Every day of 2016, New York City held an average of 7,633 people in jail for pretrial detention. Pretrial detention means that these are people who have yet to be convicted of any crime, and who are, in one of our criminal justice system’s most important stipulations, presumed innocent. The United States is setting a new precedent for its civilians. If you’re poor, you get to face time in the slammer for the crime of not being able to post bail. Whatever happened to “innocent until proven guilty?” Because 3800 of New York’s jailed people are behind bars for one reason:
They don’t have enough money.
3800 of those jailed in New York do not have sufficient funds to make bail. Many of these defendants are held despite being accused of low-level, non-violent offenses like drug use. They’re held despite the fact that “pretrial detention disrupts people’s ability to work, pay rent, and take care of their families, and drastically increases the chances that one will be found guilty of a crime.” They’re held even though many may well be innocent, and many of those who are guilty pose no real risk to their community. And the tax payer gets to cover the expenses for these people who are presumably still innocent.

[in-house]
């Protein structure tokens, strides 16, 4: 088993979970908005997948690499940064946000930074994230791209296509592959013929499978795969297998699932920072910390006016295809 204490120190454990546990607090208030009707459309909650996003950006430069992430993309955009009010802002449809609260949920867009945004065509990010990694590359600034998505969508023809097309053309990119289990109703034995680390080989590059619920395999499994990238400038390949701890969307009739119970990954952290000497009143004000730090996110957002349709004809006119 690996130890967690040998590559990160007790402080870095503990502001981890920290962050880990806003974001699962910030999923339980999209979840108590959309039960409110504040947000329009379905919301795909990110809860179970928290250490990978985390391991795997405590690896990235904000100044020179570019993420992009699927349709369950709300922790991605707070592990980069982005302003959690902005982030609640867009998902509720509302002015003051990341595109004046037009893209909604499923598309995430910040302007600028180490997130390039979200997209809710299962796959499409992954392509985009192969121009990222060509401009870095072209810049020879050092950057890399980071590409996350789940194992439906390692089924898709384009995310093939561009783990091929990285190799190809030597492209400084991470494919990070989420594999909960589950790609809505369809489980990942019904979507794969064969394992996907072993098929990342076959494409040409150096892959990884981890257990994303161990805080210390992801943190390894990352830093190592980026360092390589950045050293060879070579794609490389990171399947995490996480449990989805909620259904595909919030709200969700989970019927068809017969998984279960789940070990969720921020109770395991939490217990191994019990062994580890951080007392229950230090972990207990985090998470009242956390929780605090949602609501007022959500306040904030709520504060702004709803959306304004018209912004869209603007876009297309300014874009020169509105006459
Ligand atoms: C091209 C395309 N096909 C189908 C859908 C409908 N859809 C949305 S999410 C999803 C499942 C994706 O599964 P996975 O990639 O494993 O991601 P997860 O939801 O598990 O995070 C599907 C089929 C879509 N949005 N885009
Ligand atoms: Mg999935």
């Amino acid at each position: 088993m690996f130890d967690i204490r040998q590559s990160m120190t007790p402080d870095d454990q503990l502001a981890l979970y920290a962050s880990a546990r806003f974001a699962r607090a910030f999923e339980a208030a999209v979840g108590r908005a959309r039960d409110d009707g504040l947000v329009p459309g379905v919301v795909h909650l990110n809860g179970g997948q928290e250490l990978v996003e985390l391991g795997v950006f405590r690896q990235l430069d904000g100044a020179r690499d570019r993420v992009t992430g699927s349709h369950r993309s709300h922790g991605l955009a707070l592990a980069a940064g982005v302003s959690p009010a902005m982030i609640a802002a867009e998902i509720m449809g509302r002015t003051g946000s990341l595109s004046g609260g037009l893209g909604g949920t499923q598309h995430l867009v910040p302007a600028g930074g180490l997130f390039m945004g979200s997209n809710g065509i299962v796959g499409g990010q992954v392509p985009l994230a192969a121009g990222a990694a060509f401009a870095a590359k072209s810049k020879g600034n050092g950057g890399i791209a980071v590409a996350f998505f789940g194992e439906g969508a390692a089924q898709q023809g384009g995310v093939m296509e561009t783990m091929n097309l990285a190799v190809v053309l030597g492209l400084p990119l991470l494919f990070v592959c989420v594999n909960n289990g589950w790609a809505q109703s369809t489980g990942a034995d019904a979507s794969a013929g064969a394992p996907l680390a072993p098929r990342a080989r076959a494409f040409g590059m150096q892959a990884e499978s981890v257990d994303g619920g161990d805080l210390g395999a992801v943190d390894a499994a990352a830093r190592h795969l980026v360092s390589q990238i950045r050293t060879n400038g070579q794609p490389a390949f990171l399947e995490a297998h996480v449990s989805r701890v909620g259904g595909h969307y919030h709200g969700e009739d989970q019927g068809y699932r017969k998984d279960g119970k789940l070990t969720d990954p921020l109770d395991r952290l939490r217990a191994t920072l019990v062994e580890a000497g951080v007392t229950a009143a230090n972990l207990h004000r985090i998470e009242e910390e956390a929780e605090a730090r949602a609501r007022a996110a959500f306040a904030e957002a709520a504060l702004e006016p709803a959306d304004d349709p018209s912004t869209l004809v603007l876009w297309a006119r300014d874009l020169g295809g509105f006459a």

The New York Times detailed how these are not isolated events either, and that freedom is being systematically removed from Americans for no good reason. “In our society,” the Supreme Court has determined that, “liberty is the norm, and detention prior to trial or without trial is the carefully limited exception.” Yet across America, poor people are locked up for the crime of not being able to afford bail. Cash bail has become nothing more than a scam used to generate revenue to a failing state.
Detaining people simply because they cannot buy their freedom is unjust and unnecessary.